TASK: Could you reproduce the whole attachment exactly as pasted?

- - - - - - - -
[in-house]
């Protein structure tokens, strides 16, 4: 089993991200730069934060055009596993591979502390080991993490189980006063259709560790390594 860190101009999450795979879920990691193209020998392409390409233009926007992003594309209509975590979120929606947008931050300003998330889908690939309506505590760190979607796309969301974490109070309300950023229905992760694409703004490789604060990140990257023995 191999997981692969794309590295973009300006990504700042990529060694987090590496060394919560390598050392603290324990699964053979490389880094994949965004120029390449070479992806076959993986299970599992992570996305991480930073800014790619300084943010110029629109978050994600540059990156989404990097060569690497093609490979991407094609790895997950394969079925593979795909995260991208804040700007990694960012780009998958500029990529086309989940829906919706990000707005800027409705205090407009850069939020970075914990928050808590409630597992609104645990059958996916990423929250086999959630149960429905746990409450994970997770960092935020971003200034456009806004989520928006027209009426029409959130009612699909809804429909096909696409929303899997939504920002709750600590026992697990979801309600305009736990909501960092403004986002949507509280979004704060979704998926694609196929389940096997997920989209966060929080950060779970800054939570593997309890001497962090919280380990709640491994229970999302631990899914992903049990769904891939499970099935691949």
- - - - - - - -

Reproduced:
[in-house]
């Protein structure tokens, strides 16, 4: 089993991200730069934060055009596993591979502390080991993490189980006063259709560790390594 860190101009999450795979879920990691193209020998392409390409233009926007992003594309209509975590979120929606947008931050300003998330889908690939309506505590760190979607796309969301974490109070309300950023229905992760694409703004490789604060990140990257023995 191999997981692969794309590295973009300006990504700042990529060694987090590496060394919560390598050392603290324990699964053979490389880094994949965004120029390449070479992806076959993986299970599992992570996305991480930073800014790619300084943010110029629109978050994600540059990156989404990097060569690497093609490979991407094609790895997950394969079925593979795909995260991208804040700007990694960012780009998958500029990529086309989940829906919706990000707005800027409705205090407009850069939020970075914990928050808590409630597992609104645990059958996916990423929250086999959630149960429905746990409450994970997770960092935020971003200034456009806004989520928006027209009426029409959130009612699909809804429909096909696409929303899997939504920002709750600590026992697990979801309600305009736990909501960092403004986002949507509280979004704060979704998926694609196929389940096997997920989209966060929080950060779970800054939570593997309890001497962090919280380990709640491994229970999302631990899914992903049990769904891939499970099935691949």